since I need to start planning for another horse someday.

I've talked to my vet about other drugs which may have similar effects
and he is checking into them. Do you know of any other drugs for this
purpose?

One other thing: do you know of any websites out there which cover this
subject or any vets either at vet schools or in practice who have more
information that the basic magazine articles that seem available?

I hope things are going well for you and your old timer is still doing
well.
Thanks for your input.
Carla
<<Subject: Re: Cushings disease in horses
Date: 01/13/1970,11:17:56 AM
From: Eclectk1
To: lmdavis@wa.freei.net

Hi Carla!

Thanks so much for your email! I'm really glad the cyp is working for him.
Its going to take me a little bit to see what information I can pull together
for you and I'm not sure how much it will help. I've run across several
references to vet schools, actually to the particular vet at a vet school who
are running cushings studies and if I can find where I wrote the blasted
information down I will get it to you.

Its so heartwarming to hear that you have your fellow back in competition at
Int. 1 no less!! I used to ride a 23 yr. old who'd shown to Int. 1 or 2
named Ernie (shown as Ironsides II I believe). He was such a cool old gent
(when he wasn't dropping people off who weren't making him work by dropping a
shoulder and dissappearing out from under them as he scooted 10 ft straight
sideways!! ;o) ). Arthritis about ate him up, but I just started working
him very lightly and religeously every day -- no day off, I'd at least take
him out for a walk (well, with Ernie, it was really more a matter of taking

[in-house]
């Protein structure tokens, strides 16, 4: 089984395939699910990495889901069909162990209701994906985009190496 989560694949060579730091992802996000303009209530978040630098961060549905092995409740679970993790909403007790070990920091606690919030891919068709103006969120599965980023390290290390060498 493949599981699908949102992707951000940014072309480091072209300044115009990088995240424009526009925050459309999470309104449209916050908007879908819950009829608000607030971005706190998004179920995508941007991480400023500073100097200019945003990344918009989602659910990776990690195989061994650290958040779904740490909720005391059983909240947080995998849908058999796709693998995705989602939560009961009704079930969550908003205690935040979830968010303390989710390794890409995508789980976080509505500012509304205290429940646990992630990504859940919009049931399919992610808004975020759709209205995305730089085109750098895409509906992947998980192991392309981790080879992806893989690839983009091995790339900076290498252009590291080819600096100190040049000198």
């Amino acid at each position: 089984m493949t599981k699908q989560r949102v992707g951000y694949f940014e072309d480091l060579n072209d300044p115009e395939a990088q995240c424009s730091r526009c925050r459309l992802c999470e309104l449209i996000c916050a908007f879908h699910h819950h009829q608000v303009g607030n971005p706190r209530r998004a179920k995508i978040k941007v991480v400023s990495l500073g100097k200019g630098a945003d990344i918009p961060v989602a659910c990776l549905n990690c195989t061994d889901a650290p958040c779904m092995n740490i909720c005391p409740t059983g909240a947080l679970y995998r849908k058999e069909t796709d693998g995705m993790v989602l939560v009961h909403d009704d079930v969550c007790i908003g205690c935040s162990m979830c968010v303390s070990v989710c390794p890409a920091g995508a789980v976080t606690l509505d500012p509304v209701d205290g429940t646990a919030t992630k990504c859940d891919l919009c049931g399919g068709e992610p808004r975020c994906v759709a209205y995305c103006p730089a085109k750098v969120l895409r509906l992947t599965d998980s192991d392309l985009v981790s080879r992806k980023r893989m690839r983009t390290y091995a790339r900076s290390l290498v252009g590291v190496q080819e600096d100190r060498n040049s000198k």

him out for a piaffe that progressed down the trail in grand style but very
slowly!! No one else would take him out on the trails, because they hated
him jigging so much!!!) Anyhow, after several months he was apparently
better than he'd been in several years and he was my first piaffe, canter
piroettes', tempi's -- I LOVED that old coot, he was the greatest and had
more character than about 10 others put together!!

Ok, back to the subject -- My mare, Tina (Night Flight) is 29 this year (at
least) and she's doing pretty well. The barn owner/manager decided, however,
that she was getting too thin. She read the information on the outside of
the Thyrol-L (all my mare is on right now) AND called the vet to ask what the
blood panel I'd pulled read. I can't believe it, but he told her that Tina's
thyroid levels were GOOD (he wasn't even supposed to have pulled T3 & 4, one
reading like that is virtually meaningless). Well, this barn owner decides,
without ever calling me, that since the thyroid levels were good and thyrol-L
can cause weight loss etc., that maybe Tina was getting too much and would
fatten up better if she got less! About one month or so after she cut the
thyroid back, and I'm asking her "Shirley, is Tina getting her thyroid
medication, because she's growing her winter coat in and its too early!!??", r
ight about then Tina founders. Of course, it never dawned on her that if the
thyroid levels are good, its likely BECAUSE of the amount of THYROID
supplement she's getting!!! Sigh.

Fortunately, after about $450, $600+ if you include special shoeing, its
coming out ok. They used something I've never seen before and put her on
styrofoam blocks for the first several weeks. That was amazing how much it
helped virtually immediately. Then, once she was pretty sound just on the